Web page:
Many people exposed to public school education and left wing ideology (i.e., who have not been exposed to the ideas of American and Lockean liberalism and have been indoctrinated by left-wing public schools) do not understand the meaning of concepts like "free markets" and the neutral meaning of "capitalism" as reflected in the writings of John Locke and Adam Smith (both of which I recommend, incidentally).

You are confused by the use of words. Although the American economy is commonly called "capitalism" the system in the United States is socialistic and increasingly has been since 1908. The Fed is a government, hence socialistic, institution.

There was a major shift in American ideology in 1890 which moved America away from the free market philosophy of Andrew Jackson and the Democratic Party and which the Republican Party increasingly subverted starting with the Civil War and culminating with the Progressivism of Theodore Roosevelt. The Democrats took the nation further from freedom. Reagan made a few moves in the pro-freedom direction but re-introduced traditional Republican Progressivism, especially Federal Reserve monetary expansion and Keynesian economics (called "supply side" economics).

Germany was the nation that invented Progressivism or social democracy under the leadership of Bismarck. It culminated in Hitler's rise. After the war the Germans under Konrad Adenauer greatly liberalized their economy and reduced the degree of socialism. Their economy has been stable and has grown but has lacked the innovative power of more free market 19th century economies. The liberal Swedish economy of the 19th century invented dynamite. The socialist Swedish economy of the 20th distributed Alfred Nobel's profits.

Mitchell Langbert said...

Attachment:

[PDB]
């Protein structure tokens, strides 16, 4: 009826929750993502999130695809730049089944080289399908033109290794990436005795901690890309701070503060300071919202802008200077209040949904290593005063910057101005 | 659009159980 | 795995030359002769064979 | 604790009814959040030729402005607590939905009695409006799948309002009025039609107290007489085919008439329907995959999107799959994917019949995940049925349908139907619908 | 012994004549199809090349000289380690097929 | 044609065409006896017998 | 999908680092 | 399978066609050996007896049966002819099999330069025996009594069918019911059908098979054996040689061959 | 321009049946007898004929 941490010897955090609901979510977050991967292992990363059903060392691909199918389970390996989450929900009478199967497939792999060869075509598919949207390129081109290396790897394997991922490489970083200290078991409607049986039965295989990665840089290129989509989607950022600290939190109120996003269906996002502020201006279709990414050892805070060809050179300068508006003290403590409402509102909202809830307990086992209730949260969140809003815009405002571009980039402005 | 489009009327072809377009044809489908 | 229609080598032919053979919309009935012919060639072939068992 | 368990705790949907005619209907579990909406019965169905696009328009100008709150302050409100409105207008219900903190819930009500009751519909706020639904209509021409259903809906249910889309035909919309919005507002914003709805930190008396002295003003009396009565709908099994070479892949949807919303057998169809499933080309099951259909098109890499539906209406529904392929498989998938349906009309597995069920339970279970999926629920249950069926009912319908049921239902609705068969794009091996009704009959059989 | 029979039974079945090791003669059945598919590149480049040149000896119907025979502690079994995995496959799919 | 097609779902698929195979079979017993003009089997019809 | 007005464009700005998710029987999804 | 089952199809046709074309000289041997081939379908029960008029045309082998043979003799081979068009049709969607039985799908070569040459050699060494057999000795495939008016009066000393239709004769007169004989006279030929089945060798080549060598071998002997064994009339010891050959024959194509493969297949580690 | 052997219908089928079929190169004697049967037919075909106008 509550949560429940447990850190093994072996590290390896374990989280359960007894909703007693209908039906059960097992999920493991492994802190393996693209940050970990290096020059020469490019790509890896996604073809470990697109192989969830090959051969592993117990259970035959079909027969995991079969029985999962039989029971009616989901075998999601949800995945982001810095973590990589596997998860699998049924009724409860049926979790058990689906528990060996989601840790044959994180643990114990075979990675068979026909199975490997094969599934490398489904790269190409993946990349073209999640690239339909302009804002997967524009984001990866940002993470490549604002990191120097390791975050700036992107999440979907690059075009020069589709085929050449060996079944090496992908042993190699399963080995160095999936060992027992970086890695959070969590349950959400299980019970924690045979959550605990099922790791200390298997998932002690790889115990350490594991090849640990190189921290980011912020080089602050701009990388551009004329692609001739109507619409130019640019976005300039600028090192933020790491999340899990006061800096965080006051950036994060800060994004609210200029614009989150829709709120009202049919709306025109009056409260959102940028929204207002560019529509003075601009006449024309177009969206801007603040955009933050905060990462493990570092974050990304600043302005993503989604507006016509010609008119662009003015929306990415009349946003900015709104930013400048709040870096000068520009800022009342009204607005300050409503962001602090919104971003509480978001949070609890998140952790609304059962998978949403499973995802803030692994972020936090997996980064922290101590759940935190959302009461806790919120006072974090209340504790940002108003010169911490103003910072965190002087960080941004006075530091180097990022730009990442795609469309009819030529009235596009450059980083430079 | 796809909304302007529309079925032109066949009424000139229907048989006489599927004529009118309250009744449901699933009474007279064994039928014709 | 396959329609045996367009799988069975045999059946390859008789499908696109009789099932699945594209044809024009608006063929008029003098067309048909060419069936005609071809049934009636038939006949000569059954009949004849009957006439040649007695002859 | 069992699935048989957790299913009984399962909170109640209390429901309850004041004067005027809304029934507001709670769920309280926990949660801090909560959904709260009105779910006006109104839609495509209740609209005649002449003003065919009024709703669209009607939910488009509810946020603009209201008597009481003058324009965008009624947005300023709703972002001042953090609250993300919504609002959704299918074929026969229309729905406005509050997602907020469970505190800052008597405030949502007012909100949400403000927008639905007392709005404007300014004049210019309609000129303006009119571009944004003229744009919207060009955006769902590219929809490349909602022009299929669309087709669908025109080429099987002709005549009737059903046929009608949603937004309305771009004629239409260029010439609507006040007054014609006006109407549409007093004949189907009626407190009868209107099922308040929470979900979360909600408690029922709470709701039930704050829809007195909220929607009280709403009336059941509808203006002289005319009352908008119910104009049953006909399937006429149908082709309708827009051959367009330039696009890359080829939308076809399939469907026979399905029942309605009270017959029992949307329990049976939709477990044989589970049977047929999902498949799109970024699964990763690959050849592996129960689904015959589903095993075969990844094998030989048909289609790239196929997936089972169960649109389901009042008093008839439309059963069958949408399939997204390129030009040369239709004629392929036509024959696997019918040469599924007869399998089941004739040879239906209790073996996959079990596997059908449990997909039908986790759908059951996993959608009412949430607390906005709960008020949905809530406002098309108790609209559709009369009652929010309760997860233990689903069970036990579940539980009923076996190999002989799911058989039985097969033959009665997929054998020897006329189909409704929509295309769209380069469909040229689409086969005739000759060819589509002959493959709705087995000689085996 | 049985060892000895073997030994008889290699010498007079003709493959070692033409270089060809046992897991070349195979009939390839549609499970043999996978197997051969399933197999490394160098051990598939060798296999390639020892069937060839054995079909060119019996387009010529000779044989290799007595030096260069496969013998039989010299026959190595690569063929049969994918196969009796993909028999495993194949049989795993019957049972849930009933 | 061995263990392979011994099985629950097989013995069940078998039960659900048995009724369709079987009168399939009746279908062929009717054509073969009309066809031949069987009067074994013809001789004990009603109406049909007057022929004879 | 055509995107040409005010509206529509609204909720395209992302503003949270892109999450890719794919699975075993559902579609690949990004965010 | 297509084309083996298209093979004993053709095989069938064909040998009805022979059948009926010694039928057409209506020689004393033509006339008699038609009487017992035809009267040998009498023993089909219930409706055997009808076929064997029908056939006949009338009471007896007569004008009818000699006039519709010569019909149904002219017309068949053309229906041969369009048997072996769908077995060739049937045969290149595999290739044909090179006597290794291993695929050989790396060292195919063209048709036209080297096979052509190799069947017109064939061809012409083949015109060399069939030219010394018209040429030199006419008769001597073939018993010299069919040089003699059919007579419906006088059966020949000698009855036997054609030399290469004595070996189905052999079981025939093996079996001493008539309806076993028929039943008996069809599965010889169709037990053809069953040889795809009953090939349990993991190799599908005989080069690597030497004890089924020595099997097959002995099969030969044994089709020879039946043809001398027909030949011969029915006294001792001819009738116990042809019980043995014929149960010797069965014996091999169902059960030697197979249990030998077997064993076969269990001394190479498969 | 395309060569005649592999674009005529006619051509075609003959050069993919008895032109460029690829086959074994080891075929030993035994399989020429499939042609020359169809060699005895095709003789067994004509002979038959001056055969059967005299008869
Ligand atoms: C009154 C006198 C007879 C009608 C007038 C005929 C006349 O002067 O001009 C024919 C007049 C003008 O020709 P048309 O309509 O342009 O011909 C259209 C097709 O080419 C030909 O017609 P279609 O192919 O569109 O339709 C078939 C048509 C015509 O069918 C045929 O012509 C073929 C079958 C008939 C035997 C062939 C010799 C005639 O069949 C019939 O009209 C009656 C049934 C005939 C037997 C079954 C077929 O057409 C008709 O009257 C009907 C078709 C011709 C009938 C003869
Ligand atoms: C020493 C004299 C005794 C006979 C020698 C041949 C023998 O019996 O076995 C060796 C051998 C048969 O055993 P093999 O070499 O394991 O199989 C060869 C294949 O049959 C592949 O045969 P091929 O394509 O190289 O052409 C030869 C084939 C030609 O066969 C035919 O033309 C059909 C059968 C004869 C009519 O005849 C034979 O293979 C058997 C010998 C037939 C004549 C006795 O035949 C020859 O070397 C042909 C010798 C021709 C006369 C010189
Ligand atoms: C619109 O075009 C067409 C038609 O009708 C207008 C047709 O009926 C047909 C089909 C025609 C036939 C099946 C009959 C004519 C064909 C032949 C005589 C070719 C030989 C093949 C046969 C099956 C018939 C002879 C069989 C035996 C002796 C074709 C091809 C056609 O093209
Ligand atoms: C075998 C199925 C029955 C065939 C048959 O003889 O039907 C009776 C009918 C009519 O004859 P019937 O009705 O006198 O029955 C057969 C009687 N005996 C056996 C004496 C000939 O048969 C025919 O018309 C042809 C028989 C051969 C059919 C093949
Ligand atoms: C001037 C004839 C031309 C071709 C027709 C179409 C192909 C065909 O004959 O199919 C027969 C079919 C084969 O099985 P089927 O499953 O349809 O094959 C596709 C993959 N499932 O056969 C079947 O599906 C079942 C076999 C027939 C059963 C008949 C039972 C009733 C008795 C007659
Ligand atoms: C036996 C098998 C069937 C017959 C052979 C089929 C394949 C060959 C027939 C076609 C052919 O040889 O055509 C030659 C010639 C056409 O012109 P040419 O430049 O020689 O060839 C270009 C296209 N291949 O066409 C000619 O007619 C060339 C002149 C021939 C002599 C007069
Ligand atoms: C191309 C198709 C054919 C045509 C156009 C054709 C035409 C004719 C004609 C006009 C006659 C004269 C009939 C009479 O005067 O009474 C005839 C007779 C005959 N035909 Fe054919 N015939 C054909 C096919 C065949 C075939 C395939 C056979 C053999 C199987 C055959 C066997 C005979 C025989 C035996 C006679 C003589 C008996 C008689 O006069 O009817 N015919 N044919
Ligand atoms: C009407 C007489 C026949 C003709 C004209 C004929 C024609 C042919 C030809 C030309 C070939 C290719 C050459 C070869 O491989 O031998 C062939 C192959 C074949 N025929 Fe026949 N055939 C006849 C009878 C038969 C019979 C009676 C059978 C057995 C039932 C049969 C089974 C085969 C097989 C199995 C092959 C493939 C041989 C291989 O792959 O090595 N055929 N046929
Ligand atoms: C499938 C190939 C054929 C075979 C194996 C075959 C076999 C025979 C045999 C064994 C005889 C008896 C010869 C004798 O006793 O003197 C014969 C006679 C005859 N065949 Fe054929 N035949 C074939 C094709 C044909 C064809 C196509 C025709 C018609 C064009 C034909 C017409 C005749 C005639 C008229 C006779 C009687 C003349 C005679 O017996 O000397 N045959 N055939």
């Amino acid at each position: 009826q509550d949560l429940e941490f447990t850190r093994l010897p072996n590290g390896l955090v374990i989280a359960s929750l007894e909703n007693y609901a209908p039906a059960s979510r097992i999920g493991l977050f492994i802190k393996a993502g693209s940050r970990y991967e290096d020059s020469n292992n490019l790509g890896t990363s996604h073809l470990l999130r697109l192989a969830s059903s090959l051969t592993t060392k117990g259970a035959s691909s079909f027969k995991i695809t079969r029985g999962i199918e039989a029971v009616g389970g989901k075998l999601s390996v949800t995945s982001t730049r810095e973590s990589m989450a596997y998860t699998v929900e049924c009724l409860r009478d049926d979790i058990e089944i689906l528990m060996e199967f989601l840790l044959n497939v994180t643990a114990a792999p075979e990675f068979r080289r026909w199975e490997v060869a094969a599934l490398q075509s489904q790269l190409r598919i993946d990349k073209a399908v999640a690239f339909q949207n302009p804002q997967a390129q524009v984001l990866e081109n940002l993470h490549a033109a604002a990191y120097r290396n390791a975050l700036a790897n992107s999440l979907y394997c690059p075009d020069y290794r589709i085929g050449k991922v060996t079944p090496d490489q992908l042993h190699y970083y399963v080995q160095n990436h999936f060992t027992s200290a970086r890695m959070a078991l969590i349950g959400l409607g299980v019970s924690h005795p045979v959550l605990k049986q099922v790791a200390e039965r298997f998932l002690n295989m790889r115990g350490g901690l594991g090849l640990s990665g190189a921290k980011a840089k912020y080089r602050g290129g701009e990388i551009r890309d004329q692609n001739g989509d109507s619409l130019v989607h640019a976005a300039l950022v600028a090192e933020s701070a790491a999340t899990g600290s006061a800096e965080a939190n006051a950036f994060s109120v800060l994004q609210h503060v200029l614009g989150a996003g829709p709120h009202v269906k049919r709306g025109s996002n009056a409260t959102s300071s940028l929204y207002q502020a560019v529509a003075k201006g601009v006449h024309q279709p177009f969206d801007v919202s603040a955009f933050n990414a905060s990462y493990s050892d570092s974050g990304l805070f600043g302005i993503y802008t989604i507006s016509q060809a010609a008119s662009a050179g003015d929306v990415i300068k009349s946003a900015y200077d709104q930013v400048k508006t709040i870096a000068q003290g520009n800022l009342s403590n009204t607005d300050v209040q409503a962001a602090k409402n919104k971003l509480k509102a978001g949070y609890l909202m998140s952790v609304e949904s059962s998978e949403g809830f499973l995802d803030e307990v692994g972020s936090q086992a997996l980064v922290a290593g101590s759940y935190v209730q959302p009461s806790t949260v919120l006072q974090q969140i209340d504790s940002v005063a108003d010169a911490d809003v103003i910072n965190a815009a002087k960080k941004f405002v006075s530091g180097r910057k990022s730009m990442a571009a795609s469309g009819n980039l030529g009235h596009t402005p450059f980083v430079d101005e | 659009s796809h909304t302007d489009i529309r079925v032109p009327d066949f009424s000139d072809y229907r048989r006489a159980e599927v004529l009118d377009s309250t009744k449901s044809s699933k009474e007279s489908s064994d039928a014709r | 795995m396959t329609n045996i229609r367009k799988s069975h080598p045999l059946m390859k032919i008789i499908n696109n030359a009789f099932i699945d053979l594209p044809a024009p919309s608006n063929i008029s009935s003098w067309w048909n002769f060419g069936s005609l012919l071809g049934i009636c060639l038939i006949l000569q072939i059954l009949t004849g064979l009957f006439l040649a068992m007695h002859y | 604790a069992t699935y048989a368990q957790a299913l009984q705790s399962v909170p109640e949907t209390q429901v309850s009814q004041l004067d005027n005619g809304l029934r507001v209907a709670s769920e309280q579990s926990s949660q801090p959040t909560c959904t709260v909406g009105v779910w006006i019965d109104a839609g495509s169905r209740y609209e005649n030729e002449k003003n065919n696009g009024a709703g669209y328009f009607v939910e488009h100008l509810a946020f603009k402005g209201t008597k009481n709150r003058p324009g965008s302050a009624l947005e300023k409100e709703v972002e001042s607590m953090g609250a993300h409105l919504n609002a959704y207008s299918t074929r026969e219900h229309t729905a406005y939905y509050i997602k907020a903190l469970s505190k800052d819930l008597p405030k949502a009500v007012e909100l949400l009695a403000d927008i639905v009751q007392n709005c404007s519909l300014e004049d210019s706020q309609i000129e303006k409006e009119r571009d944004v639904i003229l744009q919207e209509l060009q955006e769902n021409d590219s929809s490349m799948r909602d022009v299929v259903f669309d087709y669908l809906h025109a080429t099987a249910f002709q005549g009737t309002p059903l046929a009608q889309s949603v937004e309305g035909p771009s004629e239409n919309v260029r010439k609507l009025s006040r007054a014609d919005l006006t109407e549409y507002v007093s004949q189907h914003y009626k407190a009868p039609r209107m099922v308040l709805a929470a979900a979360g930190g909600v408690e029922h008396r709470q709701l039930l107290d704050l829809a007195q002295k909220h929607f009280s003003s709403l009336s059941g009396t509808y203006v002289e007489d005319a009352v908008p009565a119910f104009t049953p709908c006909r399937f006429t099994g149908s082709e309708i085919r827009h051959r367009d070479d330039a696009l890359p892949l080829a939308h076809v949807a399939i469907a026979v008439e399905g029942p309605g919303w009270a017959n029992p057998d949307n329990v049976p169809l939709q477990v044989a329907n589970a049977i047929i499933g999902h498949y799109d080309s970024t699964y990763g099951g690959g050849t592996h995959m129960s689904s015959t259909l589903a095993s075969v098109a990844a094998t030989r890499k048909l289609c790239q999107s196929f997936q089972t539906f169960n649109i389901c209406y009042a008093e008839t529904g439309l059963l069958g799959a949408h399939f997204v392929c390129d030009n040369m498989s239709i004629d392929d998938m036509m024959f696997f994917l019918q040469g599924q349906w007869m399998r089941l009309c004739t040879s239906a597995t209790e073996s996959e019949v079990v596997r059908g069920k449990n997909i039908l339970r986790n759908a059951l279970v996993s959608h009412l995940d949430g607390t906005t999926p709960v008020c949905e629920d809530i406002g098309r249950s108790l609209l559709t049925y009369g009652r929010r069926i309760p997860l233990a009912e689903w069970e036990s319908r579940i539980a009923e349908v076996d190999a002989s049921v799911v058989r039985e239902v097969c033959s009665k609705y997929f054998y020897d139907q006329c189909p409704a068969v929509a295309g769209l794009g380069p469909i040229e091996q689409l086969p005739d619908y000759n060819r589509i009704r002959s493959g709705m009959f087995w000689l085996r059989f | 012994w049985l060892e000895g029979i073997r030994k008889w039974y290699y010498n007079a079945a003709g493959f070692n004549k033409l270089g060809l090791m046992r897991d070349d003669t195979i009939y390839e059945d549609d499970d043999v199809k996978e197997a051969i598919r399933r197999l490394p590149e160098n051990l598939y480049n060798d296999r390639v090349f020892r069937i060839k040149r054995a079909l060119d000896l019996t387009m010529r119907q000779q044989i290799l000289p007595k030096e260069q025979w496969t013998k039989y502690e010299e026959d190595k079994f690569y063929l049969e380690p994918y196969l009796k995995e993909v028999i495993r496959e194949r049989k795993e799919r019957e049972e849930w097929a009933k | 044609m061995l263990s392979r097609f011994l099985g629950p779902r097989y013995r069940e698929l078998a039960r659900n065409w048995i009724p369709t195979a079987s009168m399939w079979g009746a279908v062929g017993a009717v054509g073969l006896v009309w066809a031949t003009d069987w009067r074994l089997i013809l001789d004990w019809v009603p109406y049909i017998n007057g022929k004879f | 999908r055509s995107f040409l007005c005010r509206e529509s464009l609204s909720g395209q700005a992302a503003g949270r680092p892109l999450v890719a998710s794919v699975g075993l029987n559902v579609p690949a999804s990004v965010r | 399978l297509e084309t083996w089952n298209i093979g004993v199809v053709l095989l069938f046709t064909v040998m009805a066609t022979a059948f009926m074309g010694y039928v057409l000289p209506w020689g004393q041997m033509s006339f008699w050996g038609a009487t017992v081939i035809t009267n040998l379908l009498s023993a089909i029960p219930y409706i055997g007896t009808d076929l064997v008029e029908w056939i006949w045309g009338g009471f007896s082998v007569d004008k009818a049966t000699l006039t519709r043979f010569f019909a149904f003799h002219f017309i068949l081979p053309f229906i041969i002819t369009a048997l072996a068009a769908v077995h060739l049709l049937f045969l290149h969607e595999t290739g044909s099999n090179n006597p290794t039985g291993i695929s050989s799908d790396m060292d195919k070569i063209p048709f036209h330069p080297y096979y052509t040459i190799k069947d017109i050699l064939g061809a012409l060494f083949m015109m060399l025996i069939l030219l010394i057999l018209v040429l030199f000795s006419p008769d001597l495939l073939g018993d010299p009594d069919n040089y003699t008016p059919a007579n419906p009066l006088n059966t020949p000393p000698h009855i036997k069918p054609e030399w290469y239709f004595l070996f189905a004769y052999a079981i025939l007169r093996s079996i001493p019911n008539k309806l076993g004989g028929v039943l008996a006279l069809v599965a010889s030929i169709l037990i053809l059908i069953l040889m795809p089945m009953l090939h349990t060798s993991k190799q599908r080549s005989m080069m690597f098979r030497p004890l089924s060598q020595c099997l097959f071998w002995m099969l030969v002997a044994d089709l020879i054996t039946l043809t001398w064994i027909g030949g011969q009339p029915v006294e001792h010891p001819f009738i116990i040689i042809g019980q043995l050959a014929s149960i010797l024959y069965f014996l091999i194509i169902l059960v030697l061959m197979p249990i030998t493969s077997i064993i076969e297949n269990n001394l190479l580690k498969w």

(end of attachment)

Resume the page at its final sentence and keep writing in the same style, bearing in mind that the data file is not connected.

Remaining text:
The way I refer to capitalism is as the absence of government control and power. It is freedom in the economic sphere. The word "capitalism" can also refer to variants of socialism. For instance, Nazi Germany had a socialistic, government-dominated economy that included food and health care rationing. However, many historians (inaccurately) refer to National Socialism as capitalism. Likewise, the Progressivism that has been increasingly applied in the United States has as little to do with Jacksonian Adam Smith's laissez faire as do the economies of Germany or Sweden.

The German economy has NOT been performing all that well in recent years. The integration of Europe contributes to their exports. But the Mittelstand has had serious problems with Chinese competition. The unemployment rate in Germany since 2003 has varied between 12% and 7.5%. Their norm has been what we are experiencing now. Despite a strong, stable workforce the German economy has never been a major source of innovation as England and then the US were under 19th century laissez faire. Inventors like Nikola Tesla came here because their ideas could not be implemented in socialistic or social democratic Europe. Now, America has followed suit.

What you don't seem to realize is that the industrial economy is an exception in world history. Human beings lived for a million or two years but it was only under laissez faire capitalism that industrialism was invented. As socialism has overtaken freedom, the pace of innovation has slowed. Whether it slowed with workers doing better or Wall Street doing better,

We have poured large amounts of money into education, by the way, more than in Europe I believe (or at least a comparable amount) so education spending has little to do with the problems you're discussing. The problem with American education is generated by the government-controlled education system. Special interest politics has not worked the same way elsewhere (the left in American has taken a special interest in education and so harmed educational policy in ways that are not so in Japan and Germany). Diane Ravitch's "Left Back: A History of School Reform in America" describes the tragedy of "Progressive" education here and the harm that the education schools followed by the public education establishment have perpetrated on American students despite massive amounts of money being thrown at education.

If you want to learn about the difference between free market capitalism and the Progressive system of government here in 21st century America I recommend a few books:

1. Gabriel Kolko, The Triumph of Conservatism
2. Murray Rothbard and Ronald Radosh, A New History of Leviathan
3. Murray Rothbard, What Has Government Done to Our Money